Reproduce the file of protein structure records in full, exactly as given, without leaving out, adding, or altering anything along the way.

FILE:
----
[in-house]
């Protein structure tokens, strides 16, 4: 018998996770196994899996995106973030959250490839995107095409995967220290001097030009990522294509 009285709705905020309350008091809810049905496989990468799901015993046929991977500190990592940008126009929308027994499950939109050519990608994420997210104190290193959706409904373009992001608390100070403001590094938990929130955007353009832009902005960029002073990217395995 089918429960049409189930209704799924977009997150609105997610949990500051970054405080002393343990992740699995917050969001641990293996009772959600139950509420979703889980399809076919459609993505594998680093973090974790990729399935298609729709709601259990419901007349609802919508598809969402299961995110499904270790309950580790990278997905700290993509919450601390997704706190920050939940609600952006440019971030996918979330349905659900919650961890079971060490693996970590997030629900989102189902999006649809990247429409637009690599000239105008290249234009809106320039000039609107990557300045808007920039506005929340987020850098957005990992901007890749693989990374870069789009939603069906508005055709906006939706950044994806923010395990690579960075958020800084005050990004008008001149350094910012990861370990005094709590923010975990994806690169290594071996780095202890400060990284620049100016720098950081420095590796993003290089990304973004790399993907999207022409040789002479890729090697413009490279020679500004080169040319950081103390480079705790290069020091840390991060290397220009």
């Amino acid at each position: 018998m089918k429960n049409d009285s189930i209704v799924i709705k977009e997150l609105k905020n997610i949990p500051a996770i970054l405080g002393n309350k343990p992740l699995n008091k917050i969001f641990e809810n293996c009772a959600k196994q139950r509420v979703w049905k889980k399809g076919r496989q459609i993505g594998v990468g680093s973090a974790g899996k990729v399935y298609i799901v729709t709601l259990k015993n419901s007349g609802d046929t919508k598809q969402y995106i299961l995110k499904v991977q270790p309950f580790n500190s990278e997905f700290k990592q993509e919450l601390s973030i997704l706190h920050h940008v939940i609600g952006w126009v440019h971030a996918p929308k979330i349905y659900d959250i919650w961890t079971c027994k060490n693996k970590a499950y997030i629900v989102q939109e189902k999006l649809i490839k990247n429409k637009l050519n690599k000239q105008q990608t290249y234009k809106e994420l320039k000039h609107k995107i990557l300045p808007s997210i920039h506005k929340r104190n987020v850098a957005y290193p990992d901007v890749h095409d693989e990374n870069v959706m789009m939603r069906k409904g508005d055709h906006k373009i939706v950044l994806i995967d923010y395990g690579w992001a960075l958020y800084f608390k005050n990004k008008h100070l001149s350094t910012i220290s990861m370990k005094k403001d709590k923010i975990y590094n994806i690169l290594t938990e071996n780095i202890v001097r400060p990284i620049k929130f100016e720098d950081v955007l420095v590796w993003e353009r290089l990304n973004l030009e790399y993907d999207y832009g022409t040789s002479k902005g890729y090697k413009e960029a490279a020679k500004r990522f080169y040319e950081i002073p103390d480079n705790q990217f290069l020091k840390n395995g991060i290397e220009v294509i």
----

[in-house]
């Protein structure tokens, strides 16, 4: 018998996770196994899996995106973030959250490839995107095409995967220290001097030009990522294509 009285709705905020309350008091809810049905496989990468799901015993046929991977500190990592940008126009929308027994499950939109050519990608994420997210104190290193959706409904373009992001608390100070403001590094938990929130955007353009832009902005960029002073990217395995 089918429960049409189930209704799924977009997150609105997610949990500051970054405080002393343990992740699995917050969001641990293996009772959600139950509420979703889980399809076919459609993505594998680093973090974790990729399935298609729709709601259990419901007349609802919508598809969402299961995110499904270790309950580790990278997905700290993509919450601390997704706190920050939940609600952006440019971030996918979330349905659900919650961890079971060490693996970590997030629900989102189902999006649809990247429409637009690599000239105008290249234009809106320039000039609107990557300045808007920039506005929340987020850098957005990992901007890749693989990374870069789009939603069906508005055709906006939706950044994806923010395990690579960075958020800084005050990004008008001149350094910012990861370990005094709590923010975990994806690169290594071996780095202890400060990284620049100016720098950081420095590796993003290089990304973004790399993907999207022409040789002479890729090697413009490279020679500004080169040319950081103390480079705790290069020091840390991060290397220009």
């Amino acid at each position: 018998m089918k429960n049409d009285s189930i209704v799924i709705k977009e997150l609105k905020n997610i949990p500051a996770i970054l405080g002393n309350k343990p992740l699995n008091k917050i969001f641990e809810n293996c009772a959600k196994q139950r509420v979703w049905k889980k399809g076919r496989q459609i993505g594998v990468g680093s973090a974790g899996k990729v399935y298609i799901v729709t709601l259990k015993n419901s007349g609802d046929t919508k598809q969402y995106i299961l995110k499904v991977q270790p309950f580790n500190s990278e997905f700290k990592q993509e919450l601390s973030i997704l706190h920050h940008v939940i609600g952006w126009v440019h971030a996918p929308k979330i349905y659900d959250i919650w961890t079971c027994k060490n693996k970590a499950y997030i629900v989102q939109e189902k999006l649809i490839k990247n429409k637009l050519n690599k000239q105008q990608t290249y234009k809106e994420l320039k000039h609107k995107i990557l300045p808007s997210i920039h506005k929340r104190n987020v850098a957005y290193p990992d901007v890749h095409d693989e990374n870069v959706m789009m939603r069906k409904g508005d055709h906006k373009i939706v950044l994806i995967d923010y395990g690579w992001a960075l958020y800084f608390k005050n990004k008008h100070l001149s350094t910012i220290s990861m370990k005094k403001d709590k923010i975990y590094n994806i690169l290594t938990e071996n780095i202890v001097r400060p990284i620049k929130f100016e720098d950081v955007l420095v590796w993003e353009r290089l990304n973004l030009e790399y993907d999207y832009g022409t040789s002479k902005g890729y090697k413009e960029a490279a020679k500004r990522f080169y040319e950081i002073p103390d480079n705790q990217f290069l020091k840390n395995g991060i290397e220009v294509i």